Extinct proteins resurrected to reconstruct the evolution of vertebrate haemoglobin

The oxygen-transporting protein haemoglobin has under gone repeated adaptations as animals evolved to conquer new environments — from the depths of the oceans1 to high mountain ranges2. These adaptations relied on changes in the long-range interactions between oxygen-binding sites buried in the protein’s subunits, and between these regions and binding sites for a multitude of small effector molecules on the protein’s surface3. How did this complex molecular machine, which can respond so exquisitely to available levels of both oxygen and several other effector molecules, come into being? Writing in Nature, Pillai et al.4 reconstruct the stepwise evolution of haemoglobin from precursors that existed more than 400 million years ago.

Almost nothing was previously known about how the four-subunit (tetrameric) form of haemoglobin that is found in modern-day jawed vertebrates evolved from ancient monomers. Tetrameric haemoglobin consists of two α- and two β-subunits. Pillai et al. computationally reconstructed an evolutionary tree to chart the protein’s ancient history, using the amino-acid sequences of a large collection of the closely related vertebrate globin proteins, which exist as either monomers or tetramers. The authors’ tree was constructed taking into account that amino-acid substitutions a given protein shares with close relatives tend to have originated in more-recent common ancestors than have those it shares with more-distant relatives. The reconstructed evolutionary tree indicates that multiple rounds of gene duplication and subsequent divergence gave rise to the globin family and, by way of several ancestral proteins, to tetrameric haemoglobin (Fig. 1).

Figure 1

Figure 1 | Key steps in the evolution of the tetrameric haemoglobin protein. In jawed vertebrates, haemoglobin exists as a tetramer, formed from two α- and two β-subunits. Pillai et al.4 resurrected extinct ancestors of haemoglobin using predicted amino-acid sequences to reconstruct the protein’s evolution. The authors showed that the protein AncMH, the last common ancestor of haemoglobin and the related protein myoglobin, existed as a monomer. Duplication of the gene that encoded AncMH, and subsequent divergence into two genes, produced monmeric myoglobin and the ancestor of haemoglobin, Ancα/β, which forms a homodimer. Further gene duplication of Ancα/β and subsequent divergence yielded the ancestors of the α- and β-subunits, dubbed Ancα and Ancβ. These two subunits evolved an interface that allowed the formation of heterodimers. A few further changes in amino-acid residues generated a second interface that allowed the assembly of modern-day α- and β-subunits into haemoglobin heterotetramers.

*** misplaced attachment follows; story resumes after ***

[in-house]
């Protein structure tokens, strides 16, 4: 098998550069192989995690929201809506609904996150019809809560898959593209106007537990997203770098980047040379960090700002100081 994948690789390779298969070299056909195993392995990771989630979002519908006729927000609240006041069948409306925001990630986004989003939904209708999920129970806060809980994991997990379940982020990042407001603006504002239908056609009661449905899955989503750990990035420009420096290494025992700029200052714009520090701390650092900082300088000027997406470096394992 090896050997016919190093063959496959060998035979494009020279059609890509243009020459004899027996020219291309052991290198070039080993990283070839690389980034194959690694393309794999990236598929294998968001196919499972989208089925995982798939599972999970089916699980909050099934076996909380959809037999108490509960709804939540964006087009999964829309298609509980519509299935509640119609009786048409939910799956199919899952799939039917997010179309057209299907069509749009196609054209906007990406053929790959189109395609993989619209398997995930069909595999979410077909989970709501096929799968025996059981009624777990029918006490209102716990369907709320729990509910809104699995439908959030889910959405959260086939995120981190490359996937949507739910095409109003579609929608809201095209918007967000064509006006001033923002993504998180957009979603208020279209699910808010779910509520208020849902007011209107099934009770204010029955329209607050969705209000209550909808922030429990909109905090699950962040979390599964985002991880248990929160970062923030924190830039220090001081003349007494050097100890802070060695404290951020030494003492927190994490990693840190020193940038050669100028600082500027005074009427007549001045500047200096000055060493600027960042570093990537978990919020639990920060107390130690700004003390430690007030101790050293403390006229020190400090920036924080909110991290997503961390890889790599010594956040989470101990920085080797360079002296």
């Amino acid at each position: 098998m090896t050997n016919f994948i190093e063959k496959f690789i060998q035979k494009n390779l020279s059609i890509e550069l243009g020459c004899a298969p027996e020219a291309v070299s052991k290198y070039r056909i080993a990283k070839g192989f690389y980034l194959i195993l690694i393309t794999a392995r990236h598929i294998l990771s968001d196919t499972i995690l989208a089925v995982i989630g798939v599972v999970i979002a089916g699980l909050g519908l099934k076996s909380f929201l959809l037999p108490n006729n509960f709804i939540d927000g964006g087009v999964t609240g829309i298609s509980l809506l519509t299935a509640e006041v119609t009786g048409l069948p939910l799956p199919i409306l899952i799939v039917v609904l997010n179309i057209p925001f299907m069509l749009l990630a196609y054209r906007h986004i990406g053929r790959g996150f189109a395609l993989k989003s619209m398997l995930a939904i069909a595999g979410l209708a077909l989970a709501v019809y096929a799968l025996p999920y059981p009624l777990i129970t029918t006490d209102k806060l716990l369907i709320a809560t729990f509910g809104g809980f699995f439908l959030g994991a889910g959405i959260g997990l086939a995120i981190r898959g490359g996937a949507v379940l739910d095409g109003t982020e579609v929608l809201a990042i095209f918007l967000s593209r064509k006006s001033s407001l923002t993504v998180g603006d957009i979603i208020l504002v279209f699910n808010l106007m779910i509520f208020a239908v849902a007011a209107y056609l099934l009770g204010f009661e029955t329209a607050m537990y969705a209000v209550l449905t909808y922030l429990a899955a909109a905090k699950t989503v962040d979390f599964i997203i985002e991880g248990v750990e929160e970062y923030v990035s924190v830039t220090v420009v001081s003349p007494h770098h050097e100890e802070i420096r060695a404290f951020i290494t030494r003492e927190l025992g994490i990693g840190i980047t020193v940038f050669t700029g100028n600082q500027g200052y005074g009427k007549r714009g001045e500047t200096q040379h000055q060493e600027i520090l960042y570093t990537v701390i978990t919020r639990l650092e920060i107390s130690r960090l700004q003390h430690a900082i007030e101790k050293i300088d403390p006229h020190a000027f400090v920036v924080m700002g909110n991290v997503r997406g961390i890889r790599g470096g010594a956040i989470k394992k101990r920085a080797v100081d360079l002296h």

What is special about the study is that Pillai and colleagues went on to resurrect several of these extinct ancestral proteins, generating them from the amino-acid sequences predicted by the tree. The group then tested these proteins’ functions.

First, Pillai and colleagues analysed whether each ancestral protein could form dimers and tetramers of like or unlike subunits. The earliest protein — a common ancestor of haemoglobin and the monomeric globin protein myoglobin, named AncMH by the authors — exists only as a monomer. A later protein, named Ancα/β, which is the ancestor of all existing haemoglobin subunits, forms homodimers when expressed at high levels. The authors’ tree indicates that Ancα/β underwent gene duplication to produce two proteins: the ancestors of all existing α- or β-subunits, which the group respectively named Ancα and Ancβ. These proteins also form homodimers, or even homotetramers, when expressed alone. However, when the two are expressed together in equal proportions, they can form heterodimers, which then further align to yield haemoglobin tetramers.

The group next investigated the oxygen-binding affinity of the ancestral proteins, along with their oxygen cooperativity (the ability of oxygen-binding subunits to interact with one another) and their ‘allosteric’ regulation by a potent, artificial effector molecule, inositol hexaphosphate (IHP). They found that only Ancα and Ancβ — when expressed together at high concentrations — show similar oxygen-binding affinity, cooperativity and allosteric regulation to today’s haemoglobin protein. These features are shared by all living jawed vertebrates, but are absent or achieved in a different way in jawless vertebrates, whose haemoglobin proteins are of more ancient origin. This indicates that the basic functions of jawed-vertebrate haemoglobin had already evolved in a common ancestor of these animals but at some time after the split with jawless vertebrates.